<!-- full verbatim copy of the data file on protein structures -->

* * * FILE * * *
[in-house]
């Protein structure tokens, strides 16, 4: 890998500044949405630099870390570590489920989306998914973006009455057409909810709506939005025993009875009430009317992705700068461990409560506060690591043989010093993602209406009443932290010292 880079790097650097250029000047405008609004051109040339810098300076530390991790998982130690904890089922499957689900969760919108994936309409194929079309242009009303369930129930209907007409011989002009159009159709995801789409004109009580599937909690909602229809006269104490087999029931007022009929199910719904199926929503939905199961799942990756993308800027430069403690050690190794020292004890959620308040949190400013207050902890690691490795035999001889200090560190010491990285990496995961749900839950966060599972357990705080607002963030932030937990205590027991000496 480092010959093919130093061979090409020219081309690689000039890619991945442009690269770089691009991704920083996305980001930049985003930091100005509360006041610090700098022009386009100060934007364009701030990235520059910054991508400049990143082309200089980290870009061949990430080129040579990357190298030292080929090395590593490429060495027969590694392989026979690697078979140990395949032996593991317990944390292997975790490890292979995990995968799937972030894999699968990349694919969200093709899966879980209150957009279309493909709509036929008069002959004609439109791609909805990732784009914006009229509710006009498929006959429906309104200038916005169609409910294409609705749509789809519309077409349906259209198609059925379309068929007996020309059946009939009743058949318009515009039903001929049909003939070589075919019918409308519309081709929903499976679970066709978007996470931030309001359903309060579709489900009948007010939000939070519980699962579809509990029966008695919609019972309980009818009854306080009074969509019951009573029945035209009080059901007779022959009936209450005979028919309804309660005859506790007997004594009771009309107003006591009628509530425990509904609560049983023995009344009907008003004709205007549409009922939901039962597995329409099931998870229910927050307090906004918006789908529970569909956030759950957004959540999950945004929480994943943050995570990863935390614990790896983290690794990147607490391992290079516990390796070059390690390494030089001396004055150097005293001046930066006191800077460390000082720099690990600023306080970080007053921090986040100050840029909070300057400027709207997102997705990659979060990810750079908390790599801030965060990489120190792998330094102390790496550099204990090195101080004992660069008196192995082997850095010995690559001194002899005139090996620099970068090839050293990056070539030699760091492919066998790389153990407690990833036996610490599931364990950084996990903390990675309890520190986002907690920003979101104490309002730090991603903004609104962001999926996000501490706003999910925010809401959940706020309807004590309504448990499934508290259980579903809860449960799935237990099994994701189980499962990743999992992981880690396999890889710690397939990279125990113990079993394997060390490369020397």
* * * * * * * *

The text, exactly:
[in-house]
């Protein structure tokens, strides 16, 4: 890998500044949405630099870390570590489920989306998914973006009455057409909810709506939005025993009875009430009317992705700068461990409560506060690591043989010093993602209406009443932290010292 880079790097650097250029000047405008609004051109040339810098300076530390991790998982130690904890089922499957689900969760919108994936309409194929079309242009009303369930129930209907007409011989002009159009159709995801789409004109009580599937909690909602229809006269104490087999029931007022009929199910719904199926929503939905199961799942990756993308800027430069403690050690190794020292004890959620308040949190400013207050902890690691490795035999001889200090560190010491990285990496995961749900839950966060599972357990705080607002963030932030937990205590027991000496 480092010959093919130093061979090409020219081309690689000039890619991945442009690269770089691009991704920083996305980001930049985003930091100005509360006041610090700098022009386009100060934007364009701030990235520059910054991508400049990143082309200089980290870009061949990430080129040579990357190298030292080929090395590593490429060495027969590694392989026979690697078979140990395949032996593991317990944390292997975790490890292979995990995968799937972030894999699968990349694919969200093709899966879980209150957009279309493909709509036929008069002959004609439109791609909805990732784009914006009229509710006009498929006959429906309104200038916005169609409910294409609705749509789809519309077409349906259209198609059925379309068929007996020309059946009939009743058949318009515009039903001929049909003939070589075919019918409308519309081709929903499976679970066709978007996470931030309001359903309060579709489900009948007010939000939070519980699962579809509990029966008695919609019972309980009818009854306080009074969509019951009573029945035209009080059901007779022959009936209450005979028919309804309660005859506790007997004594009771009309107003006591009628509530425990509904609560049983023995009344009907008003004709205007549409009922939901039962597995329409099931998870229910927050307090906004918006789908529970569909956030759950957004959540999950945004929480994943943050995570990863935390614990790896983290690794990147607490391992290079516990390796070059390690390494030089001396004055150097005293001046930066006191800077460390000082720099690990600023306080970080007053921090986040100050840029909070300057400027709207997102997705990659979060990810750079908390790599801030965060990489120190792998330094102390790496550099204990090195101080004992660069008196192995082997850095010995690559001194002899005139090996620099970068090839050293990056070539030699760091492919066998790389153990407690990833036996610490599931364990950084996990903390990675309890520190986002907690920003979101104490309002730090991603903004609104962001999926996000501490706003999910925010809401959940706020309807004590309504448990499934508290259980579903809860449960799935237990099994994701189980499962990743999992992981880690396999890889710690397939990279125990113990079993394997060390490369020397």